Importing RAML API Representations to Create API Monitors

The point of RAML (the RESTful API Modeling Language) is to make it “easy to manage the whole API lifecycle from design to sharing.” If you’ve created a RAML representation for your API, you can easily create an API Science monitor that checks the status of that API, using API Science’s RAML import capability.

In this post, we’ll use a Facebook RAML API specification to create a new API Science monitor.

To get started, log into your API Science account, and click the “Import” link at the top of the page:

api-science-home-page-menus

Scroll down to the “RAML” section and click the “Import From RAML” button:

import-from-raml-button

In this example, we’ll import a RAML specification from a URL:

raml-import-facebook-url

Here’s what this RAML file looks like:

#%RAML 0.8
title: Facebook Graph API
baseUri: "https://graph.facebook.com"
"/{node}": 
  uriParameters:
    node:
      description: "Details for node (ex: a user, group, page)."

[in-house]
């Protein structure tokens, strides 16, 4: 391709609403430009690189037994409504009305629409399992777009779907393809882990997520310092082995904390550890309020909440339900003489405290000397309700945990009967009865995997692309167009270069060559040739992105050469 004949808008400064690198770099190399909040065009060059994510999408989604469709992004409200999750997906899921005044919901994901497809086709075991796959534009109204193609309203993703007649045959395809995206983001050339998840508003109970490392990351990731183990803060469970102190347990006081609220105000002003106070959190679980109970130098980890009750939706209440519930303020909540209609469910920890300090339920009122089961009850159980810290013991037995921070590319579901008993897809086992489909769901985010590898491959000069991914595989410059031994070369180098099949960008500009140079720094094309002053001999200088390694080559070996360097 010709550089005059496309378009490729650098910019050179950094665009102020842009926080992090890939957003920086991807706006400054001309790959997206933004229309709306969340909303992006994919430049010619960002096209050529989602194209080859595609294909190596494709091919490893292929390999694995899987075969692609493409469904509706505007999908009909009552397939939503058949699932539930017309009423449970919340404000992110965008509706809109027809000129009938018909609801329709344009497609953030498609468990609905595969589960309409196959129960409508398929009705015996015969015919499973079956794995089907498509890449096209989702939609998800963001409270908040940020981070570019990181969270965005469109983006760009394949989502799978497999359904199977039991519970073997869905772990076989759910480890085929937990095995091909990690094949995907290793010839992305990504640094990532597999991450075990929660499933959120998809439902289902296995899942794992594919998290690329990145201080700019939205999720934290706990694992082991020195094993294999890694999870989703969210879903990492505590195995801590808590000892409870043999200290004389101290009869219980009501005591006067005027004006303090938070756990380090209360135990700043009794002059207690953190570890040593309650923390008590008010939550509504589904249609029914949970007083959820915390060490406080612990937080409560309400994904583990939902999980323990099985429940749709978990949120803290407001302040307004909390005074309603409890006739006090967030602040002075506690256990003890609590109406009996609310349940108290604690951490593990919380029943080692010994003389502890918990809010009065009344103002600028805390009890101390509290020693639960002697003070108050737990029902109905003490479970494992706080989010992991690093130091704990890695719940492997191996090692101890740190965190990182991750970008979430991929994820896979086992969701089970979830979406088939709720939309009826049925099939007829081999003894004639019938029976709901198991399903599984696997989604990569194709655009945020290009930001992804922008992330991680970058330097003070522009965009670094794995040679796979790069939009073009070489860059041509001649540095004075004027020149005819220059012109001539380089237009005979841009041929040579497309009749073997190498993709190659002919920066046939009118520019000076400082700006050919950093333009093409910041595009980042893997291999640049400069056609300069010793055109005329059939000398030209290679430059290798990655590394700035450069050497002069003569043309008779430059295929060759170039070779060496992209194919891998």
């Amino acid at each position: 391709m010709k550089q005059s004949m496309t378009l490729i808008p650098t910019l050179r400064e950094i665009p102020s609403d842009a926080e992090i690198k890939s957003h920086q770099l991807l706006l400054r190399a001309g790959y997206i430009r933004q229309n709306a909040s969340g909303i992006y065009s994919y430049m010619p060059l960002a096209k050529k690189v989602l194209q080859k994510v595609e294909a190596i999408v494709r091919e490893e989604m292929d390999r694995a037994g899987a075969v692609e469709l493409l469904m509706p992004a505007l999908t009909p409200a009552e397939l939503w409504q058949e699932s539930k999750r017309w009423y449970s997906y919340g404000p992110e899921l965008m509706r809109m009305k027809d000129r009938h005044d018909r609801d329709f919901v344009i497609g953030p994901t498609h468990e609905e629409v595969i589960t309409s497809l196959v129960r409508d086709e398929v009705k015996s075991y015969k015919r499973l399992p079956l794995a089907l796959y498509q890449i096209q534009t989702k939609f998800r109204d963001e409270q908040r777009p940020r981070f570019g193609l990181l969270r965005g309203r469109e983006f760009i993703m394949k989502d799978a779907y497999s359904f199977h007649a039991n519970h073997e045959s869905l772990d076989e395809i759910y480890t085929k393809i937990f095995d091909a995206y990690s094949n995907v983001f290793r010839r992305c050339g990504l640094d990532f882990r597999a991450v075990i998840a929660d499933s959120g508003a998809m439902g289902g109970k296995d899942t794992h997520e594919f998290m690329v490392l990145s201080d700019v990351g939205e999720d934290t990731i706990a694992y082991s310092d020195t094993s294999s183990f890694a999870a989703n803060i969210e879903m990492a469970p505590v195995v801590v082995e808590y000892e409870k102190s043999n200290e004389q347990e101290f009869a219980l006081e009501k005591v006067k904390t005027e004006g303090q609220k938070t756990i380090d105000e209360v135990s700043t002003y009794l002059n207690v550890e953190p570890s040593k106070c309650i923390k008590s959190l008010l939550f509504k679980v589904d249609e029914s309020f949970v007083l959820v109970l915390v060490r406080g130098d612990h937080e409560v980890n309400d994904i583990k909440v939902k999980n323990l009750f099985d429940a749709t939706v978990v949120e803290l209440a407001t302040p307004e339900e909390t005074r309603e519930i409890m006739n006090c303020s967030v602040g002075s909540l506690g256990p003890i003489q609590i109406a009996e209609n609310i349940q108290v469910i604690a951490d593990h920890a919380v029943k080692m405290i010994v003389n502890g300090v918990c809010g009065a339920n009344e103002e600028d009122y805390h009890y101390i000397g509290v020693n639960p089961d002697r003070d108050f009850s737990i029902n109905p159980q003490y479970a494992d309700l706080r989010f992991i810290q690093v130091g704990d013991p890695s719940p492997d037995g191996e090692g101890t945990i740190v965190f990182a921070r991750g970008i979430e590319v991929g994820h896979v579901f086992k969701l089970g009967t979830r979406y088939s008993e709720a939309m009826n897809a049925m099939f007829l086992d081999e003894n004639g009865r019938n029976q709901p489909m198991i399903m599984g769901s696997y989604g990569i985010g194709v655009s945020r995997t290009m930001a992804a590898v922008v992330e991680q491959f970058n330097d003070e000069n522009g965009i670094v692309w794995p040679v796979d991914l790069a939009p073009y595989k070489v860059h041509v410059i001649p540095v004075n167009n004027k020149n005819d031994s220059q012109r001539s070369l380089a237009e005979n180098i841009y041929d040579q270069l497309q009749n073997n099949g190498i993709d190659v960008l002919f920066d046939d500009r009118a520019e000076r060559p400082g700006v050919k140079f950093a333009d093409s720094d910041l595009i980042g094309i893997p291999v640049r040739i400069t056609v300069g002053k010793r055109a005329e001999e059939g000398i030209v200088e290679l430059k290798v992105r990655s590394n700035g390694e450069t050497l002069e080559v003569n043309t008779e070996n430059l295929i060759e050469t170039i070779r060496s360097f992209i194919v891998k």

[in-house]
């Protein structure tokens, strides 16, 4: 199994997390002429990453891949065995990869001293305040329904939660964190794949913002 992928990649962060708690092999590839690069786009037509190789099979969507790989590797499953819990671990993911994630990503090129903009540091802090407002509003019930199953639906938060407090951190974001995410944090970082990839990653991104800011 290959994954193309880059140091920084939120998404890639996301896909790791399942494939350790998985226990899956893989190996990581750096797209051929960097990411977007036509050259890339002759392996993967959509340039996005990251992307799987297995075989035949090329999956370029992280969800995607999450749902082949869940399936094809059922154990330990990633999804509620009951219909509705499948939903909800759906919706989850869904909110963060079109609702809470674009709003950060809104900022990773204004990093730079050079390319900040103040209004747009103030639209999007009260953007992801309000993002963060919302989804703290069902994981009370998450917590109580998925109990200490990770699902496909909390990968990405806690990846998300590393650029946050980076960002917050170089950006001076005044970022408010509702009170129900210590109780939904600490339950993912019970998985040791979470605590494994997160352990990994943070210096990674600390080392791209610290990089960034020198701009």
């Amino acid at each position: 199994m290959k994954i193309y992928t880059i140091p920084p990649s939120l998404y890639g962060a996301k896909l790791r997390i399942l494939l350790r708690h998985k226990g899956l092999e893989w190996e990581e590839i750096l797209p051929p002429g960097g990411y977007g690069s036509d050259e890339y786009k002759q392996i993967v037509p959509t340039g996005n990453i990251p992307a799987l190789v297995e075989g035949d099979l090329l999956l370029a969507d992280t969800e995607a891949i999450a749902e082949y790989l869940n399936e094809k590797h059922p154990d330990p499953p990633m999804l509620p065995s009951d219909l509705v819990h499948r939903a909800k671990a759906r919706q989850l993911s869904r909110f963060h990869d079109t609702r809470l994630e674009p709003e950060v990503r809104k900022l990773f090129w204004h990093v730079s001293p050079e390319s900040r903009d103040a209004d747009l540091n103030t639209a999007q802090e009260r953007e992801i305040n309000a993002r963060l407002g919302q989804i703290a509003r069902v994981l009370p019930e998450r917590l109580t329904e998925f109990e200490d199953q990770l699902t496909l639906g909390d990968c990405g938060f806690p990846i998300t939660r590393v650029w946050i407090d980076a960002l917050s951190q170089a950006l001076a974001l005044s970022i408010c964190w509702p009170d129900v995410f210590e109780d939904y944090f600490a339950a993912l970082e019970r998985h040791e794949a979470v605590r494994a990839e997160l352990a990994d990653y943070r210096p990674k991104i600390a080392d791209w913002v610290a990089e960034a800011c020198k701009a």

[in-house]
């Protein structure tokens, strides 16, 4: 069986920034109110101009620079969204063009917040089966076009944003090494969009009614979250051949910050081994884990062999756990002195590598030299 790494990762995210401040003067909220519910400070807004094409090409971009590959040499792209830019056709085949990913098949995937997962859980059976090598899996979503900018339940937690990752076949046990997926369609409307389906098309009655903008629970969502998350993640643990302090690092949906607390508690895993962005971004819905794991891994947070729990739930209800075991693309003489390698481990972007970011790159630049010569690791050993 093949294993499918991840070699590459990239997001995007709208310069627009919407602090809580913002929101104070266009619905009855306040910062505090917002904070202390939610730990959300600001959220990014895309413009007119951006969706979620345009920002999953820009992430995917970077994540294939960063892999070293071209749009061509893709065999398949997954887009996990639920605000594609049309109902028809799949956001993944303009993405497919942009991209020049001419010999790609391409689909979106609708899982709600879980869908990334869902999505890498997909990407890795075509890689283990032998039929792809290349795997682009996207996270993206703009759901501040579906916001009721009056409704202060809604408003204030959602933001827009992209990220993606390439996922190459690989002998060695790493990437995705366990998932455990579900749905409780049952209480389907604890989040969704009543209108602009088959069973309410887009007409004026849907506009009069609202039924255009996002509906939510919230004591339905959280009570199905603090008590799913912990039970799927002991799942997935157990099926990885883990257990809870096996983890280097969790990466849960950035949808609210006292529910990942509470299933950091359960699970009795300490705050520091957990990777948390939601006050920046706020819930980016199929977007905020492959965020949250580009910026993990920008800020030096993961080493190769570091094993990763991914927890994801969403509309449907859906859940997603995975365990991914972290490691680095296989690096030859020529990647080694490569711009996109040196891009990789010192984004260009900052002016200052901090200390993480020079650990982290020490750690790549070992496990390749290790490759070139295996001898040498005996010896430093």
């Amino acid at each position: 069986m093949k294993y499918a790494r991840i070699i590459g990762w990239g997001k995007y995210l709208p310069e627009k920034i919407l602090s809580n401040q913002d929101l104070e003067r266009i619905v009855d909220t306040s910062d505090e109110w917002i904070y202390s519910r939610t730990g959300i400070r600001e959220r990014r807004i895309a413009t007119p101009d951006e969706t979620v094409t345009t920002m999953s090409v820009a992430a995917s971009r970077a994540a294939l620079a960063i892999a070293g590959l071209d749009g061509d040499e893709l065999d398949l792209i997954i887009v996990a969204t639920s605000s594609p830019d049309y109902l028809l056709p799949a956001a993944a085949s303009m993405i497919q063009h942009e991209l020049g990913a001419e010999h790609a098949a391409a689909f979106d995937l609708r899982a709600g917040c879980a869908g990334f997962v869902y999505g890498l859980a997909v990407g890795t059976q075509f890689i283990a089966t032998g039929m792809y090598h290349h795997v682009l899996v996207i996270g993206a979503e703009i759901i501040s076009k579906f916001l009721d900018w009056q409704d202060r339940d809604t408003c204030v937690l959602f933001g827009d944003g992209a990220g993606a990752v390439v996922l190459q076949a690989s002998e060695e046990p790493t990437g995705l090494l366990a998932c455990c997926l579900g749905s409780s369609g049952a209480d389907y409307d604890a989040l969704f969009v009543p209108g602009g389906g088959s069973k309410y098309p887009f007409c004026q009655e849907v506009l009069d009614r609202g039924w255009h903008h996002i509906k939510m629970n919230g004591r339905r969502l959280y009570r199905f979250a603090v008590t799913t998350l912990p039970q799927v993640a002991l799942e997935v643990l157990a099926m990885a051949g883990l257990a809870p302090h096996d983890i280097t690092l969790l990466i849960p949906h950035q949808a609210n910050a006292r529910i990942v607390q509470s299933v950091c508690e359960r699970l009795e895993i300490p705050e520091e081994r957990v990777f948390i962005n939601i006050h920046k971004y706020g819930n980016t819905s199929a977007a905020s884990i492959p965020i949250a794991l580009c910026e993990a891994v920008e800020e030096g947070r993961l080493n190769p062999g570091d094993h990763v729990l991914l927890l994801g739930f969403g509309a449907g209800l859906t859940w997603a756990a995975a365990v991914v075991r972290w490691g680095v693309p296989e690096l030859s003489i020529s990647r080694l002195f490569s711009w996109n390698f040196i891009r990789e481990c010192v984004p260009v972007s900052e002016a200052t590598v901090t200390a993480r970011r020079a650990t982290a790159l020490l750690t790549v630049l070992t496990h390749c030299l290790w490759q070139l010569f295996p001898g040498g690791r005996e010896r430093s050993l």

type: string
  get:
    description: "Get a single node."
    responses:
      200:
        body:
            application/json:

Clicking the “Import” button brings us to the import Facebook Graph API page:

raml-facebook-graph-api

Clicking the “GET” tab opens a detailed view of the API:

raml-facebook-graph-api-detail

Entering a “node” value is required. If you enter a node, then you can click the “GET” button to retrieve the normal response to the request (assuming the API is currently up). Here’s the upper portion of the result when I enter “whitehouse” in the “node” field and click the “GET” button:

raml-facebook-graph-response-top

Clicking the “Monitor on API Science” button creates your API Science monitor for the Facebook Graph API:

raml-facebook-graph-monitor-created

Clicking the link beneath “New Monitor Created” brings you to the summary page for your new API Science Facebook Graph API monitor:

facebook-graph-monitor-summary

We’ve now created a new API Science monitor by importing a RAML file from a URL.

–Kevin Farnham